So let me get this straight, Justin Trudeau and Bill Morneau have been spending the last few months, heck the last couple of years really, telling small business owners that so many of them are just tax avoidance schemes. They should know, between the two of them they have a stake in 11 numbered corporations.
“We have to know that a large percentage of small businesses are actually just ways for wealthier Canadians to save on their taxes,” Trudeau said during a 2015 interview with CBC’s Peter Mansbridge.
Is Trudeau basing this on his own experience?
A review of his ethics disclosure shows that Trudeau own, or partially owns, three numbered companies and has a trust set up for him. Are these tax avoidance measures?
A 2013 profile of Trudeau’s finances by Glen McGregor, then with the Ottawa Citizen, showed Trudeau inherited a portfolio worth about $1.2 million, as well as joint ownership of the family mansion in Montreal and a summer home in the Laurentians. Oh, a very expensive vintage Mercedes.
Trudeau was able to live more modestly than he had to because his father had set up a trust fund to pay out annual stipends through the trust fund. He also made as much as $450,000 a year in speaking fees that were billed through one of his numbered companies.
Morneau meanwhile owns, or partially owns, eight numbered companies and is the beneficiary of a family trust set up by his wife Nancy McCain, yes of that McCain family. A McGregor profile of Morneau from 2015 showed that at that point he owned $32 million dollars in shares of Morneau Shapell through a numbered company in Alberta.
Morneau Shapell is the firm that Bill took over from his father. Why hold shares in a numbered company in Alberta unless it is to lower the tax burden.
These two have much more experience with numbered companies than the average Canadian or even the average Canadian entrepreneur.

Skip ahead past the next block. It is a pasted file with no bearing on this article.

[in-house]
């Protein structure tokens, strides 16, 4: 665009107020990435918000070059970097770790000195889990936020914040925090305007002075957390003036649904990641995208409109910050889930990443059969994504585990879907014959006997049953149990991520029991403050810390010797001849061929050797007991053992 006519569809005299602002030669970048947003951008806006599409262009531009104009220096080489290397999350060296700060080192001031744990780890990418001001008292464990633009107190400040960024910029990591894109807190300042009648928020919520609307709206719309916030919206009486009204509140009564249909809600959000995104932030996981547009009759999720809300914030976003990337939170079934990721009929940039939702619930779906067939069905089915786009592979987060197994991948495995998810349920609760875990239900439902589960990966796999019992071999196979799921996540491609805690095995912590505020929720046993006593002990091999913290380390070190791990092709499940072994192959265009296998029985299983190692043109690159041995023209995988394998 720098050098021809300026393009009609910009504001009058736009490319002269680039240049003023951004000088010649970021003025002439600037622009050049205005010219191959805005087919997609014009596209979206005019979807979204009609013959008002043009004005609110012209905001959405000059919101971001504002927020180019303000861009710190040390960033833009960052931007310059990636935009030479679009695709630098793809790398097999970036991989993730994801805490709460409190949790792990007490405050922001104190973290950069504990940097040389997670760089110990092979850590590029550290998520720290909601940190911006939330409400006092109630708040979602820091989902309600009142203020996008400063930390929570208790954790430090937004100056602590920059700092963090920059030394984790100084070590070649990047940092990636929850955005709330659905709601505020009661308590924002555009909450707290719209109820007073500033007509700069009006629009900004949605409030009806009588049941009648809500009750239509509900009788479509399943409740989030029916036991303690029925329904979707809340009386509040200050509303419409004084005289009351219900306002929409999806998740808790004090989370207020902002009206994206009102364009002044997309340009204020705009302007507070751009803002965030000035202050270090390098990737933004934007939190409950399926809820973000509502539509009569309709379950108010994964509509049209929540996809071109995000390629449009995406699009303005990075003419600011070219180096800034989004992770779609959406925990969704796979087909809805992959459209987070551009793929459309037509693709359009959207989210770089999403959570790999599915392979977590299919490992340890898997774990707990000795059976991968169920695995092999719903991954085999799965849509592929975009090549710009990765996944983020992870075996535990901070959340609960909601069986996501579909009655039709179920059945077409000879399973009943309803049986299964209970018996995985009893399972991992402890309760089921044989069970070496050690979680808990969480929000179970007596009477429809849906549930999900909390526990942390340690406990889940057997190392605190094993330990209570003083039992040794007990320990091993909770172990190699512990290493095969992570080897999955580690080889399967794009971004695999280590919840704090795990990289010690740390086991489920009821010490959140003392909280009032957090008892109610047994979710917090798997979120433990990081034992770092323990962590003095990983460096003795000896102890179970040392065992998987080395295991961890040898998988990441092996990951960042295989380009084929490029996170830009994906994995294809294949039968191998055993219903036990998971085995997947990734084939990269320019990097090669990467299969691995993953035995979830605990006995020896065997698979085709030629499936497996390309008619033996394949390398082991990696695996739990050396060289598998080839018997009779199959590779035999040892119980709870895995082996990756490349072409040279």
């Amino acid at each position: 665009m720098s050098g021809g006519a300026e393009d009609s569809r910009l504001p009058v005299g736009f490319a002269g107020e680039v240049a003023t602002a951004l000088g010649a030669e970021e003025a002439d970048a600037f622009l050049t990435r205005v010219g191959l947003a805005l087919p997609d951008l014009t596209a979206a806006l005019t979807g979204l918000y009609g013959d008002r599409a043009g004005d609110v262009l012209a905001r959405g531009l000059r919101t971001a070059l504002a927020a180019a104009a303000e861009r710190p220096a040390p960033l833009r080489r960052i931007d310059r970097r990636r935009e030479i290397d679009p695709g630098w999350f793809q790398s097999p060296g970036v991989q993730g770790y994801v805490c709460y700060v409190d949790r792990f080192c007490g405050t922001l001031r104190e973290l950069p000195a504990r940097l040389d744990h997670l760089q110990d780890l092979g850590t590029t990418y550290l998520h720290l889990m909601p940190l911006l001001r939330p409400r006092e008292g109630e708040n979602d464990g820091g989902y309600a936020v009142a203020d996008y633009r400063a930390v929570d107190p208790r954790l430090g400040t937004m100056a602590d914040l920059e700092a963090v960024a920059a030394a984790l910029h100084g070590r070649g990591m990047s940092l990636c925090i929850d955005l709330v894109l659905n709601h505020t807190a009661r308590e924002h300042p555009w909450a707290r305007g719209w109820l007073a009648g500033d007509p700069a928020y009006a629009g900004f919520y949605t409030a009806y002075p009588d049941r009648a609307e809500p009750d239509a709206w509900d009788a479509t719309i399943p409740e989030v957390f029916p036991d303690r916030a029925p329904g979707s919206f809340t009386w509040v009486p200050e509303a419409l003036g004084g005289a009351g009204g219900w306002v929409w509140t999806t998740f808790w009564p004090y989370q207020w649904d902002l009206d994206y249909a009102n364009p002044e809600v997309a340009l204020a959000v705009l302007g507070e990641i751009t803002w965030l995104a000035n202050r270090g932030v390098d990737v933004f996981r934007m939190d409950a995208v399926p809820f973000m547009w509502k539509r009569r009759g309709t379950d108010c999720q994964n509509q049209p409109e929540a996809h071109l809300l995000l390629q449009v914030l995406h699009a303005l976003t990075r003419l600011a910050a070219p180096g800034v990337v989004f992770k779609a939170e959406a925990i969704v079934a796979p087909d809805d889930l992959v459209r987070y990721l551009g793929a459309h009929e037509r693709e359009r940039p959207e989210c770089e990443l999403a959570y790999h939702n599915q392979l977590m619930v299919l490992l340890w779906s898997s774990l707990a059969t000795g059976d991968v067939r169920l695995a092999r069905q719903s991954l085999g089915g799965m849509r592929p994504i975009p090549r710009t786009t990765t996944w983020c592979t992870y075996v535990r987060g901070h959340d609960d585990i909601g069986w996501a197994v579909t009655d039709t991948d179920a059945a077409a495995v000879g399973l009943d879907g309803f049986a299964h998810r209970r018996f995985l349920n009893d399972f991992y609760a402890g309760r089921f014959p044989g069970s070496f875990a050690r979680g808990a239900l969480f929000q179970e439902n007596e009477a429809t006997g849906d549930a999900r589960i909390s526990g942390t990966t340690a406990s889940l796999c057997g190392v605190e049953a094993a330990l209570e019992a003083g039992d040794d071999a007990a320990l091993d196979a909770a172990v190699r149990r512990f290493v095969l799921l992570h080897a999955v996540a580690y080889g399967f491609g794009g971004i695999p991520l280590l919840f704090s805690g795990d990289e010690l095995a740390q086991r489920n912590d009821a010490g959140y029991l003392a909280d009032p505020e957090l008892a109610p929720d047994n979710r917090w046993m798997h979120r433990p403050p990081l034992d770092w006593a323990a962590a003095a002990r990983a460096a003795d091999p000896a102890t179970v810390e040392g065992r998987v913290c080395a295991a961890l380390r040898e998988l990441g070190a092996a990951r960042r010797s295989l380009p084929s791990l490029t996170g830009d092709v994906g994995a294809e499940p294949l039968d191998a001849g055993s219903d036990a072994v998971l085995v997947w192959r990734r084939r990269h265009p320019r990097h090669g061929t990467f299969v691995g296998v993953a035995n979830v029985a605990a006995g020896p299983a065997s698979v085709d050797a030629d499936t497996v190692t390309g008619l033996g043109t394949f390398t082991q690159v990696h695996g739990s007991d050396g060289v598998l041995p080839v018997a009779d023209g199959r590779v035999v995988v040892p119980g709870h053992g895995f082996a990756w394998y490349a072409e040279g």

Asked about his family’s use of a trust fund during a Tuesday morning news conference, Trudeau rebuffed the question twice. He claimed transparency while refusing to answer.
The reason why is clear, Trudeau, and likely Morneau, have used these tools that are really only open to the wealthy, to reduce their taxes while lecturing small business owners about their need to pay more.
Hypocrisy is one word that comes to mind.
On the numbered company side, is there any doubt that Trudeau billed his speaking gigs through his numbered company to reduce his tax burden on the $450,000 he earned?
Trudeau has tried to portray himself as friendly to “the middle class and those working hard to join it.”
Here is the truth, most small business owners about to get whacked by these changes are the middle class, they also provide other people with middle class jobs. Yet on every front, Trudeau is in attack mode.
In the same 2015 interview with CBC, Trudeau said he wanted lower taxes for small business overall, he just implied that a good chunk of those were tax cheats that he didn’t want to help. Since winning the election a few months later Trudeau has backpedaled on his promise to lower the small business tax rate and hiked payroll taxes with increases in CPP and EI premiums about to take effect.
Our prime minister has embarked on a campaign of class warfare, one that has seen eight of his own MPs come forward and say they can’t back these changes, that has seen Liberal spin doctors denounce them has wrong but still Trudeau marches on.
It’s all about two things. He needs to fund his out of control spending and he believes this class warfare move will win him votes in 2019.
The sad thing is it might work.